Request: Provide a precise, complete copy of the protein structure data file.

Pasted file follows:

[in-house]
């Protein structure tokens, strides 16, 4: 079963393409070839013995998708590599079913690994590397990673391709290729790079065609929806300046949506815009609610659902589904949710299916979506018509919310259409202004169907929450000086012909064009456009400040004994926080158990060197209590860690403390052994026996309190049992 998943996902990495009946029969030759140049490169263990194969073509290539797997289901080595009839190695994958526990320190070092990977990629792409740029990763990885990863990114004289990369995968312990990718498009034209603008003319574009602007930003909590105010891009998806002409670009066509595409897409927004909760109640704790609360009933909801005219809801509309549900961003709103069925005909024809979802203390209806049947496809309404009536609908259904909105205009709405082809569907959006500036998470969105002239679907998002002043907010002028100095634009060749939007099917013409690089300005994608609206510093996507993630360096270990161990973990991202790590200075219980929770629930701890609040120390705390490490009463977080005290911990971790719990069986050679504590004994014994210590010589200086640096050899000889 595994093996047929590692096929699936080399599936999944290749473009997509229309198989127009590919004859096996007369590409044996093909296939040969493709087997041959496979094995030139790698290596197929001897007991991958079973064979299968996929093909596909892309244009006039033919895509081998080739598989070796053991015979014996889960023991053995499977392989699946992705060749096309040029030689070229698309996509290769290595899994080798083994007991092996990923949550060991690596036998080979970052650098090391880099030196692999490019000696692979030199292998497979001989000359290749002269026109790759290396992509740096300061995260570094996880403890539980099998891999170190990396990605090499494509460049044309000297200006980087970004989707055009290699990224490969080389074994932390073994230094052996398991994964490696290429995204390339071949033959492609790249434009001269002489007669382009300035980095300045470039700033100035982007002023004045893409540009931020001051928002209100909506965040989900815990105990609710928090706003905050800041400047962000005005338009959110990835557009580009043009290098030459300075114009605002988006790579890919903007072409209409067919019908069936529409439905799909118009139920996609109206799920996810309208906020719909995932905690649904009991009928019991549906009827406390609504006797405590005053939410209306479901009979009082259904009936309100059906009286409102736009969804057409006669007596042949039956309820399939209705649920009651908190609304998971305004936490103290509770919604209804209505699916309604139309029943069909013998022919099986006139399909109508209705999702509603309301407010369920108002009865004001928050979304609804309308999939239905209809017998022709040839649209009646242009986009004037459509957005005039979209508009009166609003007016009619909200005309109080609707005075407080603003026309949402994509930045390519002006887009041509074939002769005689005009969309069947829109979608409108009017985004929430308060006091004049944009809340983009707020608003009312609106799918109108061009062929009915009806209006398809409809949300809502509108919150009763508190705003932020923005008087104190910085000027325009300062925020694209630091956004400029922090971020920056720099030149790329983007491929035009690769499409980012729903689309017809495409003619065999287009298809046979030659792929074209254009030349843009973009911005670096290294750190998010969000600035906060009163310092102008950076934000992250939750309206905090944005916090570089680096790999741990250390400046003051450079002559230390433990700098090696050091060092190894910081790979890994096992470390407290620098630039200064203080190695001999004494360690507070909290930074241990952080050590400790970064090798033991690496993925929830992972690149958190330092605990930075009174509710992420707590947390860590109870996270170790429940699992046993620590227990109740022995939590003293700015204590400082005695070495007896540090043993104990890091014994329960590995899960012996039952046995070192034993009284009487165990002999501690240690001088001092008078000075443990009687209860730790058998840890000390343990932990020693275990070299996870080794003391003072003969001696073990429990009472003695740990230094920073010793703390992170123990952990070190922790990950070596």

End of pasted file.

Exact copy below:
[in-house]
């Protein structure tokens, strides 16, 4: 079963393409070839013995998708590599079913690994590397990673391709290729790079065609929806300046949506815009609610659902589904949710299916979506018509919310259409202004169907929450000086012909064009456009400040004994926080158990060197209590860690403390052994026996309190049992 998943996902990495009946029969030759140049490169263990194969073509290539797997289901080595009839190695994958526990320190070092990977990629792409740029990763990885990863990114004289990369995968312990990718498009034209603008003319574009602007930003909590105010891009998806002409670009066509595409897409927004909760109640704790609360009933909801005219809801509309549900961003709103069925005909024809979802203390209806049947496809309404009536609908259904909105205009709405082809569907959006500036998470969105002239679907998002002043907010002028100095634009060749939007099917013409690089300005994608609206510093996507993630360096270990161990973990991202790590200075219980929770629930701890609040120390705390490490009463977080005290911990971790719990069986050679504590004994014994210590010589200086640096050899000889 595994093996047929590692096929699936080399599936999944290749473009997509229309198989127009590919004859096996007369590409044996093909296939040969493709087997041959496979094995030139790698290596197929001897007991991958079973064979299968996929093909596909892309244009006039033919895509081998080739598989070796053991015979014996889960023991053995499977392989699946992705060749096309040029030689070229698309996509290769290595899994080798083994007991092996990923949550060991690596036998080979970052650098090391880099030196692999490019000696692979030199292998497979001989000359290749002269026109790759290396992509740096300061995260570094996880403890539980099998891999170190990396990605090499494509460049044309000297200006980087970004989707055009290699990224490969080389074994932390073994230094052996398991994964490696290429995204390339071949033959492609790249434009001269002489007669382009300035980095300045470039700033100035982007002023004045893409540009931020001051928002209100909506965040989900815990105990609710928090706003905050800041400047962000005005338009959110990835557009580009043009290098030459300075114009605002988006790579890919903007072409209409067919019908069936529409439905799909118009139920996609109206799920996810309208906020719909995932905690649904009991009928019991549906009827406390609504006797405590005053939410209306479901009979009082259904009936309100059906009286409102736009969804057409006669007596042949039956309820399939209705649920009651908190609304998971305004936490103290509770919604209804209505699916309604139309029943069909013998022919099986006139399909109508209705999702509603309301407010369920108002009865004001928050979304609804309308999939239905209809017998022709040839649209009646242009986009004037459509957005005039979209508009009166609003007016009619909200005309109080609707005075407080603003026309949402994509930045390519002006887009041509074939002769005689005009969309069947829109979608409108009017985004929430308060006091004049944009809340983009707020608003009312609106799918109108061009062929009915009806209006398809409809949300809502509108919150009763508190705003932020923005008087104190910085000027325009300062925020694209630091956004400029922090971020920056720099030149790329983007491929035009690769499409980012729903689309017809495409003619065999287009298809046979030659792929074209254009030349843009973009911005670096290294750190998010969000600035906060009163310092102008950076934000992250939750309206905090944005916090570089680096790999741990250390400046003051450079002559230390433990700098090696050091060092190894910081790979890994096992470390407290620098630039200064203080190695001999004494360690507070909290930074241990952080050590400790970064090798033991690496993925929830992972690149958190330092605990930075009174509710992420707590947390860590109870996270170790429940699992046993620590227990109740022995939590003293700015204590400082005695070495007896540090043993104990890091014994329960590995899960012996039952046995070192034993009284009487165990002999501690240690001088001092008078000075443990009687209860730790058998840890000390343990932990020693275990070299996870080794003391003072003969001696073990429990009472003695740990230094920073010793703390992170123990952990070190922790990950070596």